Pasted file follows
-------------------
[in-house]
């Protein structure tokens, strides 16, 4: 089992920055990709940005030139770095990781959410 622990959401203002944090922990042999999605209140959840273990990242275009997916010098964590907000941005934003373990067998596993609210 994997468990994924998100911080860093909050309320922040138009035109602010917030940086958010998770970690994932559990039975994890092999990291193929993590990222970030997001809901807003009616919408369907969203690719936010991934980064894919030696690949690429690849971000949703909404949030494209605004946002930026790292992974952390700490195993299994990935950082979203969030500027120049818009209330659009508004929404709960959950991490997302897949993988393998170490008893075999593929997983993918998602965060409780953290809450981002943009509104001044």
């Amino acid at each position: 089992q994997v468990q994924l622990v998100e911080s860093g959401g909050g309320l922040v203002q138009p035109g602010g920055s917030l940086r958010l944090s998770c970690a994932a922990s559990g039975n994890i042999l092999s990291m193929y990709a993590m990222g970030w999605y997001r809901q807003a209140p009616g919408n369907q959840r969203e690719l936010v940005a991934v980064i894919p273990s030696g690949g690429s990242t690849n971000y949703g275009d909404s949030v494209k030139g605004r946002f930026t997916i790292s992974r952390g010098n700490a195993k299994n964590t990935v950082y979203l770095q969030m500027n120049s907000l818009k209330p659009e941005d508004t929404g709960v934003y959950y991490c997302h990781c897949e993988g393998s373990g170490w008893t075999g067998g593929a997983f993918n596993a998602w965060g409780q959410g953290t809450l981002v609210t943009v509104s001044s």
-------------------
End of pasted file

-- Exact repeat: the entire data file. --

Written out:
[in-house]
């Protein structure tokens, strides 16, 4: 089992920055990709940005030139770095990781959410 622990959401203002944090922990042999999605209140959840273990990242275009997916010098964590907000941005934003373990067998596993609210 994997468990994924998100911080860093909050309320922040138009035109602010917030940086958010998770970690994932559990039975994890092999990291193929993590990222970030997001809901807003009616919408369907969203690719936010991934980064894919030696690949690429690849971000949703909404949030494209605004946002930026790292992974952390700490195993299994990935950082979203969030500027120049818009209330659009508004929404709960959950991490997302897949993988393998170490008893075999593929997983993918998602965060409780953290809450981002943009509104001044």
């Amino acid at each position: 089992q994997v468990q994924l622990v998100e911080s860093g959401g909050g309320l922040v203002q138009p035109g602010g920055s917030l940086r958010l944090s998770c970690a994932a922990s559990g039975n994890i042999l092999s990291m193929y990709a993590m990222g970030w999605y997001r809901q807003a209140p009616g919408n369907q959840r969203e690719l936010v940005a991934v980064i894919p273990s030696g690949g690429s990242t690849n971000y949703g275009d909404s949030v494209k030139g605004r946002f930026t997916i790292s992974r952390g010098n700490a195993k299994n964590t990935v950082y979203l770095q969030m500027n120049s907000l818009k209330p659009e941005d508004t929404g709960v934003y959950y991490c997302h990781c897949e993988g393998s373990g170490w008893t075999g067998g593929a997983f993918n596993a998602w965060g409780q959410g953290t809450l981002v609210t943009v509104s001044s």